Original research| Volume 96, ISSUE 4, P667-672, April 2015

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Effectiveness of Functional Electrical Stimulation on Walking Speed, Functional Walking Category, and Clinically Meaningful Changes for People With Multiple Sclerosis

Published:December 11, 2014DOI:



      To determine the effectiveness of functional electrical stimulation (FES) on drop foot in patients with multiple sclerosis (MS), using data from standard clinical practice.


      Case series with a consecutive sample of FES users collected between 2008 and 2013.


      Specialist FES center at a district general hospital.


      Patients with MS who have drop foot (N=187) (117 women, 70 men; mean age, 55y [range, 27–80y]; mean duration since diagnosis, 11.7y [range, 1–56y]). A total of 166 patients were still using FES after 20 weeks, with 153 patients completing the follow-up measures.


      FES of the common peroneal nerve (178 unilateral, 9 bilateral FES users).

      Main Outcome Measures

      Clinically meaningful changes (ie, >.05m/s and >0.1m/s) and functional walking category derived from 10-m walking speed.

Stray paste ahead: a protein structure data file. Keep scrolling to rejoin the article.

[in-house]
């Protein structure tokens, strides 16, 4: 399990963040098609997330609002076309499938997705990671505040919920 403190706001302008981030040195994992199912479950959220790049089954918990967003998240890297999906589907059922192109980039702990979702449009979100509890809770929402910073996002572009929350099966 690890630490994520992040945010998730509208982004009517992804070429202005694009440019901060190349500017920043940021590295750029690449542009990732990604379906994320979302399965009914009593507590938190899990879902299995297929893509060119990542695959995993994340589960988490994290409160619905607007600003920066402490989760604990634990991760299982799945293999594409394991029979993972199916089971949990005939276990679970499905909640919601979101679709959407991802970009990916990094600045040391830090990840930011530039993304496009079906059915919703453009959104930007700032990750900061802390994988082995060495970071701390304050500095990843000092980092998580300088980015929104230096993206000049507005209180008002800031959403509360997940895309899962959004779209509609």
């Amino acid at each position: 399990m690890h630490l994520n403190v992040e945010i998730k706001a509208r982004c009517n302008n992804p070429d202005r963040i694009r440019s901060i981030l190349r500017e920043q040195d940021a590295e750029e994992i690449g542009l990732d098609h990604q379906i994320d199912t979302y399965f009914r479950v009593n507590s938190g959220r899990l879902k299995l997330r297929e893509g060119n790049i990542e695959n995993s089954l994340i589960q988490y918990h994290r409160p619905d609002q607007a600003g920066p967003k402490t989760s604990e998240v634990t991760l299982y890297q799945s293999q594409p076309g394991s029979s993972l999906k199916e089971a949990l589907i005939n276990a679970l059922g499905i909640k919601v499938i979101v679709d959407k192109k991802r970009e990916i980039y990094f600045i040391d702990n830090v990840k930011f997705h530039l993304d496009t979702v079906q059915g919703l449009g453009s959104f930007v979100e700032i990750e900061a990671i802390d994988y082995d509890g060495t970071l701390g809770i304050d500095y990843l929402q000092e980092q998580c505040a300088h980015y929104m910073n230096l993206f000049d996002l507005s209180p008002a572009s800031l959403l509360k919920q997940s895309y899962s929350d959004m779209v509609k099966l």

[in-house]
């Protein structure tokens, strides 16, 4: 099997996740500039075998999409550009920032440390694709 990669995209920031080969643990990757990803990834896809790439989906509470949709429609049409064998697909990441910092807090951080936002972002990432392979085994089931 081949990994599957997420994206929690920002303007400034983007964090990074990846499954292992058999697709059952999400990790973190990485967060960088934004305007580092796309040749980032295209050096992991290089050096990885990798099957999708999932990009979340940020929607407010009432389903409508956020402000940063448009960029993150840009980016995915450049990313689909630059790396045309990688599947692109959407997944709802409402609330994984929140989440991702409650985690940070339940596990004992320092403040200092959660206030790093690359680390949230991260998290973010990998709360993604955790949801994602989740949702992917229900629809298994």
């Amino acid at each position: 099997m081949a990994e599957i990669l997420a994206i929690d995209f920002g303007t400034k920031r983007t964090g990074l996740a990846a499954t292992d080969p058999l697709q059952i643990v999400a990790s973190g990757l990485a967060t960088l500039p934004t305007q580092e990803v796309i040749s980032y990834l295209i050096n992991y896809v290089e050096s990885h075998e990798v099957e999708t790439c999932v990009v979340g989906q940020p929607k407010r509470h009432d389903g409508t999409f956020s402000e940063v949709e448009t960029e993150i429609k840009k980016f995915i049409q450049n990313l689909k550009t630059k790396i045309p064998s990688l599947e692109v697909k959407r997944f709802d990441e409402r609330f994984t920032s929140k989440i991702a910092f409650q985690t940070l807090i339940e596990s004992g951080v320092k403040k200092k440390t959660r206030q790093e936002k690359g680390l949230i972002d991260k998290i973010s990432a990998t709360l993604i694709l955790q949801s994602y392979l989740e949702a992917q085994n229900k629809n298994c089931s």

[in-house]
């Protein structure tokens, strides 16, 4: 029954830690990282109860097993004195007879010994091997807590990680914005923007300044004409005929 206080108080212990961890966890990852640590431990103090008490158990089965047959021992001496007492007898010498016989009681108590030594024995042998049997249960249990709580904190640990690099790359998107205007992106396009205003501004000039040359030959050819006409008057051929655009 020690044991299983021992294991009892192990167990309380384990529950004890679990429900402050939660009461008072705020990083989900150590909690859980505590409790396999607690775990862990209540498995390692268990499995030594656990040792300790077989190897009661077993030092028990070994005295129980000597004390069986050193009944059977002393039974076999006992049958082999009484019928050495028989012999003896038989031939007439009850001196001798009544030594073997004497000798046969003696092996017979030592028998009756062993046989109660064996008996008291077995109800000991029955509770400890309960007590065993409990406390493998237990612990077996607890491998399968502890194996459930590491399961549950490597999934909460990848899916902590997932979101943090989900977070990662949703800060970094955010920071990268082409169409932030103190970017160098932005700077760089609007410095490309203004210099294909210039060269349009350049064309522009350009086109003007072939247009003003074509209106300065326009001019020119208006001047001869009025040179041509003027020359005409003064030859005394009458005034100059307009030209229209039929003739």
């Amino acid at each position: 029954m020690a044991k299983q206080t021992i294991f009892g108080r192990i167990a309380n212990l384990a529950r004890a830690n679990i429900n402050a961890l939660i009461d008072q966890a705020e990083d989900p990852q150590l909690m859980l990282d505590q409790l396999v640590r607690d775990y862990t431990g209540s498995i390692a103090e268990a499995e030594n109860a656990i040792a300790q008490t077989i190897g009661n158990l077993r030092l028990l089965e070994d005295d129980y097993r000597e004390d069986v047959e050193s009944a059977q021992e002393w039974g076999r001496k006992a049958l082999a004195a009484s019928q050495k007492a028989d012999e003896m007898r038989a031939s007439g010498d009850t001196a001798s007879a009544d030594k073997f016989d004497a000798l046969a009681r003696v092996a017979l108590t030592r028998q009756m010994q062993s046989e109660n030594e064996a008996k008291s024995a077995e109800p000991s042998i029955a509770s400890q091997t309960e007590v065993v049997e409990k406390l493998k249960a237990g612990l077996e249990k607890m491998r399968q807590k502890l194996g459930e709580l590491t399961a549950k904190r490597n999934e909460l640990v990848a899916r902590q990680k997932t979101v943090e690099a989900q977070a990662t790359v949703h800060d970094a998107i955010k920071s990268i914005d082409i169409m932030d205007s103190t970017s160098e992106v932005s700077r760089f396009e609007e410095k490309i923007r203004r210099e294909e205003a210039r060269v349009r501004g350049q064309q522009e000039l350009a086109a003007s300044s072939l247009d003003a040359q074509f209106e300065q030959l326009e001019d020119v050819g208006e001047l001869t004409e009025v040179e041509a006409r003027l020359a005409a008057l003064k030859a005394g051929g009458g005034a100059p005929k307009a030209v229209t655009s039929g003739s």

An increase in walking speed was found to be highly significant (P<.001), both initially where a minimum clinically meaningful change was observed (.07m/s) and after 20 weeks with a substantial clinically meaningful change (.11m/s). After 20 weeks, treatment responders displayed a 27% average improvement in their walking speed. No significant training effect was found. Overall functional walking category was maintained or improved in 95% of treatment responders.


      FES of the dorsiflexors is a well-accepted intervention that enables clinically meaningful changes in walking speed, leading to a preserved or an increased functional walking category.


      List of abbreviations:

      AFO (ankle-foot orthosis), FES (functional electrical stimulation), MS (multiple sclerosis)
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